Presentation on theme: "International research concerning environmental education: a brief review by Ioan Manuel Ciumasu, “Alexandru Ioan Cuza” University, Iasi, Romania Leonardo."— Presentation transcript:
International research concerning environmental education: a brief review by Ioan Manuel Ciumasu, “Alexandru Ioan Cuza” University, Iasi, Romania Leonardo da Vinci pilot project RO/05/B/PP175010, European Curriculum for Methodological Training in the field of Environmental Education February 27, 2007, Munich
Environmental education: where to? (1) There is a growing acknowledgement among researchers and educators that the final aim of EE is the creation of the psychological and social conditions for a transition to sustainable development (Kemp et al., 2005). Kemp, R., Parto, S., Gibson, R.B., 2005. Governance for sustainable development: moving from theory to practice. International Journal of Sustainable Development 5(1-2): 12-30.
Environmental education: where to? (2) The immediate aim of EE is ecological literacy (e.g., Orr, 1992; Oskamp, 2000) → efficient knowledge systems capable of mobilizing science and technology for sustainability action (Cash et al., 2003; Colucci-Gray et al., 2005). Cash., D.W., Clark, W.C., Alcock, F., Dickson, N.M., Eckley, N., Guston, D.H., Jager, J., Mitchell, R.B., 2003. Knowledge systems for sustainable development. Proceedings of the National Academy of Sciences 100(14): 8086-8091. Colucci-Gray, L., Camino, E., Barbiero, G., Gray, D., 2005. From scientific literacy to sustainability literacy: an ecological framework for education. Science Education 90(2): 227-252. Orr, D.W., 1992. Ecological literacy. SUNY Press, 210 pp. Oskamp, S., 2000. Psychology of promoting environmentalism: psychological contributions to achieving an ecologically sustainable future for Humanity. Journal of Social Issues 56(3): 373-390.
Environmental education: EU context The European dimension of EE is essential. Given its complex development history and current high standards, Europe has a global responsibility in the transition to sustainability (e.g., Meadowcroft et al., 2005; Ruddy, 2005; Turnock, 2001; Wolf, 2005) Meadowcroft, J., Farrell, K.N., Spangenberg, J., 2005. Developing a framework for sustainability governance in the European Union. International Journal of Sustainable Development 8(1/2): 3-11. Ruddy, T.F., 2005. Europe's responsibility to govern trade and investment sustainability: climate, capital, CAP and Cotonou. International Journal of Sustainable Development 8 (1/2): 97-112. Turnock, D., 2001. Environmental problems and policies in East Central Europe: A changing agenda. GeoJournal 54: 485-505. Wolf, F.O., 2005. 'But doth suffer a sea-change…' the need for a change of perspective for a realistic sustainability strategy in an enlarged EU. International Journal of Sustainable Development 8(1/2): 113-126.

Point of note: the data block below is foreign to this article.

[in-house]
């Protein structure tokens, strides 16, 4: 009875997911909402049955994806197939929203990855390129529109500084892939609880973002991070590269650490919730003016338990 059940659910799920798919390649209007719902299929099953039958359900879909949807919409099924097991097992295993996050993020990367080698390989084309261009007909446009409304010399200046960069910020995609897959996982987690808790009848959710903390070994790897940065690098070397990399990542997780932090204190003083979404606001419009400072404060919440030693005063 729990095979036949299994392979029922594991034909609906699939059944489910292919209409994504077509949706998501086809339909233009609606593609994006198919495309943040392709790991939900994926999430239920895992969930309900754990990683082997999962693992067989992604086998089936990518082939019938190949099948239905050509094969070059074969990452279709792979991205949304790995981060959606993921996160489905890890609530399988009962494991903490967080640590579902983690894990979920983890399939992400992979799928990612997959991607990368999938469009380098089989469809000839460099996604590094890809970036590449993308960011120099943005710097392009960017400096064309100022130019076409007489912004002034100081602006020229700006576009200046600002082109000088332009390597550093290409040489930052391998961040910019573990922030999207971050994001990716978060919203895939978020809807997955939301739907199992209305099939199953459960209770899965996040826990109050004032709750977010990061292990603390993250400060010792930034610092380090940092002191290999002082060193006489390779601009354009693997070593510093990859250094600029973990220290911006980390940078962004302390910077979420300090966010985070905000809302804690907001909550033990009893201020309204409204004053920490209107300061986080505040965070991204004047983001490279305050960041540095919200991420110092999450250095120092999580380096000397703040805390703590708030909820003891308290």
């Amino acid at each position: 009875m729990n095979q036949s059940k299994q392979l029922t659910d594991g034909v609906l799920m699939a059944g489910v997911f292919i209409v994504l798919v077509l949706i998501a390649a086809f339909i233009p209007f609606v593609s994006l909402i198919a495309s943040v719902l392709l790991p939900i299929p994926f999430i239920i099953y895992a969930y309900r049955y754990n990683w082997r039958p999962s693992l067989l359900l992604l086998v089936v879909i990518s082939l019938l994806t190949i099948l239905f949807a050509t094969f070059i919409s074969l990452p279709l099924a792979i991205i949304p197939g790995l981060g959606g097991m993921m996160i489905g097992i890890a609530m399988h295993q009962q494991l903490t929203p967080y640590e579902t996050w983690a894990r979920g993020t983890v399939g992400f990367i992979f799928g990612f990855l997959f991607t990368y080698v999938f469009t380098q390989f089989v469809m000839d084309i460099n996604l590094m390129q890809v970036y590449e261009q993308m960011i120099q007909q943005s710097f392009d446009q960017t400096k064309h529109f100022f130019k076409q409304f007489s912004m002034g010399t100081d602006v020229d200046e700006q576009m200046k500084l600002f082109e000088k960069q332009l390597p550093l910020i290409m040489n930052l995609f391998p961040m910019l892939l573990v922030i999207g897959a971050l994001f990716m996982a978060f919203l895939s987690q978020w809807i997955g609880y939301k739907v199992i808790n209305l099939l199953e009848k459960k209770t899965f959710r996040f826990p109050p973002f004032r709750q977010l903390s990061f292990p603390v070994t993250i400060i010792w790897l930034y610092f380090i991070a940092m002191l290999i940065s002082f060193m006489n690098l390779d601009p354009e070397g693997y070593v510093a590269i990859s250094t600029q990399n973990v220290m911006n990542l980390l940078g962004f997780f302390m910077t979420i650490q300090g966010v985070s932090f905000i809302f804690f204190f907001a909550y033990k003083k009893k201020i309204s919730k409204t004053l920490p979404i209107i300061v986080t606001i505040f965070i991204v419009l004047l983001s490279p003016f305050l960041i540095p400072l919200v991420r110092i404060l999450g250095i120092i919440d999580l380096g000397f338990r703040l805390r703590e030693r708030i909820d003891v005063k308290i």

Environmental education: which way? (1) Transition to sustainable development → more citizen involvement in multistakeholder decision (governance). Governance in the European Union: socio-economic dynamic called “societal metabolism” → Environmental protection is efficient when based on a mix of available policy options and instruments (Giljum et al., 2005). Giljum, S., Hak, T., Hinterberger, F., Kovanda, J., 2005. Environmental governance in the European Union: strategies and instruments for absolute decoupling. International Journal of Sustainable Development 8(1/2): 31-46.
Environmental education: which way? (2) Necessary: community-based EE, aiming towards socially cooperative choices for achieving viable trade-offs between ecological, social and economical variables (Forbes, 1987; Crance and Draper, 1996; Donahue et al., 1998). Trade-offs: not zero-sum games, but new prosperity. Community-based EE: the need of complementarity between formal & non-formal EE. Forbes, J., 1987. Environmental education – implications for public policy. The Environmentalist 7(2): 131-142. Crance, C., Drapper, D., 1996. Socially cooperative choices: an approach to achieving resource sustainability in the coastal zone. Environmental Management 20(2): 175- 184. Donahue, T.P., Lewis, L.B., Price, L.F., Schmidt, D.C., 1998. Bringing science to life through community-based watershed education. Journal of Science Education and Technology 7(1): 15-23.